Bikewright Workshop Project 1986 Bridgestone MB-1| Part 1

This is the second post in our series on Bikewright Work Shop Project 1986 Bridgestone MB-1. Check out our previous post at 1986 Bridgestone MB-1 The Starting point


Just like remodeling a house there's demo day! I started my restoration process with disassembly by taking the accessories off such as the water bottle cages, frame pump, and a rear rack. Each item has to be inspected for damage to see if it can be reused as-is or if I can fix it or if a replacement needs to be sourced. 

In this case, the bottle cages are mismatched and will be replaced with stainless steel King Cages
The Zefal HP frame pump has an interesting arc to it. The pump still works after 23 years! I called my friend to ask him did he happen to remember why the pump had an arc in it.  He told me the pump was used as a defensive asset when he was attacked by a dog while riding.  I am going to call the pump as a loss! I am on the fence if I will replace the pump or not. While the Vetta rack looks good overall it has a slight bend in it. All the mounting hardware on the rack is rusted and will either have to be cleaned up or just replaced. Since Vetta no longer makes bicycle racks I am going to try to fix the issues with the rack. The Vetta SL saddle was not the original saddle on this bike and this one is shot! The right seat rail is bent and there was rust on the rails. 


I have no idea what type of chain lube was used on the drive train. But there must be a pound of dirt on the rear derailleur, chain, and crank. But the years of grime comes off really easy. The freewheel is a Shimano MF-Z012 5 speed 14X28  which was a surprise to me. I knew that this was the second freewheel on the bike. I thought for sure it was a Suntour freewheel. I did a little research on the web and found out that I will be able to source these. The Suntour freewheels are a little harder to find. The cable housing for the rear derailleur is a metal spring-like housing. I have never seen this before and this one happens to be damaged. After removing the chain lube the jockey pulleys have seen better days. On to the cranks! The rings on the crank are big... The small ring is a 28 and the large is a 50.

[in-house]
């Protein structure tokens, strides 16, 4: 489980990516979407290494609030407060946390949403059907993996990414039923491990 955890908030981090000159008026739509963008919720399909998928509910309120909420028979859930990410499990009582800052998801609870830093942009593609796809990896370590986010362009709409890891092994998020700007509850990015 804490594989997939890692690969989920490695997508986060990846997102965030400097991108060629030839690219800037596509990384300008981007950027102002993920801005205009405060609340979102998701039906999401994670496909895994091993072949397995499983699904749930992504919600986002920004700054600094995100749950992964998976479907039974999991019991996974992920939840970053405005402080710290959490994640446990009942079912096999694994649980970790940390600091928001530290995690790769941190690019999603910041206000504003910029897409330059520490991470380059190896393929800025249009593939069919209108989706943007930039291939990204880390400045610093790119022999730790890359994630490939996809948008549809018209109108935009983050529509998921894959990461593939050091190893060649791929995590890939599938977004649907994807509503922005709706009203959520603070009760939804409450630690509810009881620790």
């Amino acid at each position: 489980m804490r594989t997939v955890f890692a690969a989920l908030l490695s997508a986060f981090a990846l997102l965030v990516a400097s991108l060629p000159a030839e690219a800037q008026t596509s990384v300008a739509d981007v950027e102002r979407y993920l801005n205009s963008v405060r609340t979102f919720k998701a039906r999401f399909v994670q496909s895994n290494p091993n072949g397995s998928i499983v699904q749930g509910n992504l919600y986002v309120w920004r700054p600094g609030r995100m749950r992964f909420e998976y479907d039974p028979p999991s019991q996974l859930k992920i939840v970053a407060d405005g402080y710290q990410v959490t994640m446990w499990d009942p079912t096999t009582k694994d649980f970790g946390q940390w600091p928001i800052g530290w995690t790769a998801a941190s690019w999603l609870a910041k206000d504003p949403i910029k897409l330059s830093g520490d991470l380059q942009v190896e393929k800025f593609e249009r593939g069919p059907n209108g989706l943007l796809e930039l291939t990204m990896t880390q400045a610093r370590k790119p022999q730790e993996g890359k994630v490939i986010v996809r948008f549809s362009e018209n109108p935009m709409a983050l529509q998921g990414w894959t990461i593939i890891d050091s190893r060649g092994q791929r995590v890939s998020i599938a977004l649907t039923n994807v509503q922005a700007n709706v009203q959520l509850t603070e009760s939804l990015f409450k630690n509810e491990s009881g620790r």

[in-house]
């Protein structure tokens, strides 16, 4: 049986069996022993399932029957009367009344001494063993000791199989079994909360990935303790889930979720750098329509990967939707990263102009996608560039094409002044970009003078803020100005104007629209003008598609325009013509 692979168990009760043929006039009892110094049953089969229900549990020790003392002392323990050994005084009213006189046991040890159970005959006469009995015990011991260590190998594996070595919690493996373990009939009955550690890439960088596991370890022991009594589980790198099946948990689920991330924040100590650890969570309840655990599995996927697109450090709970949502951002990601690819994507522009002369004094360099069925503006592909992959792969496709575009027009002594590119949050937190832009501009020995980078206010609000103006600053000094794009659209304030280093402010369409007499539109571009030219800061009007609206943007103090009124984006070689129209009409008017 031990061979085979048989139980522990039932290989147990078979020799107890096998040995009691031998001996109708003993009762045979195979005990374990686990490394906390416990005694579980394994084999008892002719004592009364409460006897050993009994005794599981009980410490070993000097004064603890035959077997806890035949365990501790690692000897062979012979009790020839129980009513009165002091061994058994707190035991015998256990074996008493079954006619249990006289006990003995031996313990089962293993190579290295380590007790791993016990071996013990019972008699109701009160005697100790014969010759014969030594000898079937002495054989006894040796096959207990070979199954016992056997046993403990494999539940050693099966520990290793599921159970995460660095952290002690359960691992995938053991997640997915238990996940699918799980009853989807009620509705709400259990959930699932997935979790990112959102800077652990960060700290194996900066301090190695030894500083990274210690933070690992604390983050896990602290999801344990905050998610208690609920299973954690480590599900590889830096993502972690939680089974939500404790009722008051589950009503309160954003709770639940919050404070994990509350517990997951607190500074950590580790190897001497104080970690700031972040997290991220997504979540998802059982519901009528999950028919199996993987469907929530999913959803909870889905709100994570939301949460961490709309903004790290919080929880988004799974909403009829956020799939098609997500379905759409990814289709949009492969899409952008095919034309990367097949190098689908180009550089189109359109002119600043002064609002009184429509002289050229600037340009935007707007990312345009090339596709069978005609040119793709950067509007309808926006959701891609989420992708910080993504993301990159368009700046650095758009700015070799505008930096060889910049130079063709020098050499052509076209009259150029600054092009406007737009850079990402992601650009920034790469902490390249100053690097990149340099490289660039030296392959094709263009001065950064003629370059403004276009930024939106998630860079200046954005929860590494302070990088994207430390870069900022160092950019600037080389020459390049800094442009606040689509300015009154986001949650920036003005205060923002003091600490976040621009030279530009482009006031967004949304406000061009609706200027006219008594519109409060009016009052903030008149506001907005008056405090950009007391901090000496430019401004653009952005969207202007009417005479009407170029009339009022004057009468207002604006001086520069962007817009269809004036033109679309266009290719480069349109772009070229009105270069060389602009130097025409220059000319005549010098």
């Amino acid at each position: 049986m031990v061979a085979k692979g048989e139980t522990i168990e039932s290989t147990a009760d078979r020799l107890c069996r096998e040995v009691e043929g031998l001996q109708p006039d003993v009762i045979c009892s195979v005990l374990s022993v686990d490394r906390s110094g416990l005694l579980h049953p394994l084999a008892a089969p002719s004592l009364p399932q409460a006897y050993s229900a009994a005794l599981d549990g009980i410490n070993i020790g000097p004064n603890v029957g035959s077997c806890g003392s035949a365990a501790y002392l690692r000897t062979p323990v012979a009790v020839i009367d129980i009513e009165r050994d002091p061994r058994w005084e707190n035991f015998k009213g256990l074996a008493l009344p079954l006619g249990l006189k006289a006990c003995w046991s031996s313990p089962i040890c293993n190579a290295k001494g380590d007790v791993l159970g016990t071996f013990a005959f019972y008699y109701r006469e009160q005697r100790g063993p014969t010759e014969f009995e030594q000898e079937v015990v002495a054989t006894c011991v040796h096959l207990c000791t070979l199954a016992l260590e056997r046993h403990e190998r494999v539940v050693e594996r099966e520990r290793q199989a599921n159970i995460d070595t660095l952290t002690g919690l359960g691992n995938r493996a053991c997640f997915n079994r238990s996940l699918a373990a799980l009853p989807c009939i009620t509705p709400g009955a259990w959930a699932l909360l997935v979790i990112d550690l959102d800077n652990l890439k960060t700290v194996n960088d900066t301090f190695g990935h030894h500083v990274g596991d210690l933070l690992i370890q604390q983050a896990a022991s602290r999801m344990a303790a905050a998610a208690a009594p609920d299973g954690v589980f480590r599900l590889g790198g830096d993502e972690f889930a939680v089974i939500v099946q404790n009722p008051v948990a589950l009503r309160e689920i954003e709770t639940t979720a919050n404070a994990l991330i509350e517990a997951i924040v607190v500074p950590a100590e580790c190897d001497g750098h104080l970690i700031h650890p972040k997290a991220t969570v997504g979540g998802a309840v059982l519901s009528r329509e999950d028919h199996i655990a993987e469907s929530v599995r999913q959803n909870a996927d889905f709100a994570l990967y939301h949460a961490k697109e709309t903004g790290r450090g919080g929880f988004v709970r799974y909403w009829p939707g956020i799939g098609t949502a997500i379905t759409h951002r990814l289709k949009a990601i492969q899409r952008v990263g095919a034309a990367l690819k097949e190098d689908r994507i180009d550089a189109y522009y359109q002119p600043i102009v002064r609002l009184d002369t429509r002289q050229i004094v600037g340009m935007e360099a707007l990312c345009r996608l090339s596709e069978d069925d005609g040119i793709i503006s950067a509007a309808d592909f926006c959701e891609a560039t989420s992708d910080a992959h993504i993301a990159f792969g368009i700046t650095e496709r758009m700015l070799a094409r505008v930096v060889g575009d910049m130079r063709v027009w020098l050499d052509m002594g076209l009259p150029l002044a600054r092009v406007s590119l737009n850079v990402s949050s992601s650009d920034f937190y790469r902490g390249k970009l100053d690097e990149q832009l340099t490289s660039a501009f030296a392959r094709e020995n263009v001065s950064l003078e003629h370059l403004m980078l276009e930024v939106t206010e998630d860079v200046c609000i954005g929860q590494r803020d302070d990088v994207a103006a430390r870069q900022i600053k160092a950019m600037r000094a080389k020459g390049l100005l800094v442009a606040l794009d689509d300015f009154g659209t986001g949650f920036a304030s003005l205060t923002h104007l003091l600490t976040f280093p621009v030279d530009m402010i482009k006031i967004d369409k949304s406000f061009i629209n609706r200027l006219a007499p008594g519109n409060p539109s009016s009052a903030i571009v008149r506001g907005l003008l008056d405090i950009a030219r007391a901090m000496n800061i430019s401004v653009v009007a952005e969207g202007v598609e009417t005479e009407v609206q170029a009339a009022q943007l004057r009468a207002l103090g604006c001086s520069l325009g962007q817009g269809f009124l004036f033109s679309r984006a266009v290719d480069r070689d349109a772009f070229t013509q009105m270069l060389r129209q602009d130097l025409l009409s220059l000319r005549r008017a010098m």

I figure that I was going to have a hard time with the bottom bracket. At first, I could not figure out how to get the bottom bracket out. I was thinking that I would have to make a trip to the LBS and buy a special bottom bracket tool. But then I remembered that a friend gave me two-pin spanners years ago. I guess I am a bit of a packrat. But I was lucky to have the right one and this was the first time that I ever used them.

After getting one of the cones out and the spindle I could see that some water had made its way into the bottom bracket. The grease is a nice light brown. I will totally take the cone apart and degrease and repack it. The spindle must weight a pound!


Just from the couple of posts that I have put up, you can tell that I have a few issues with the bike. None that are show stoppers.

The other night I was reading an article on Grant Peterson, that was originally published in the California Bicyclist and was posted on the adventurecorps.com website. Grant Peterson said " I think parts should be repairable and there should be interchangeability. People should not be encouraged to throw apart and replace it with a whole new one in the name of helping the economy".

I sure hope that I find that is true with this bike!

Comments

Popular Posts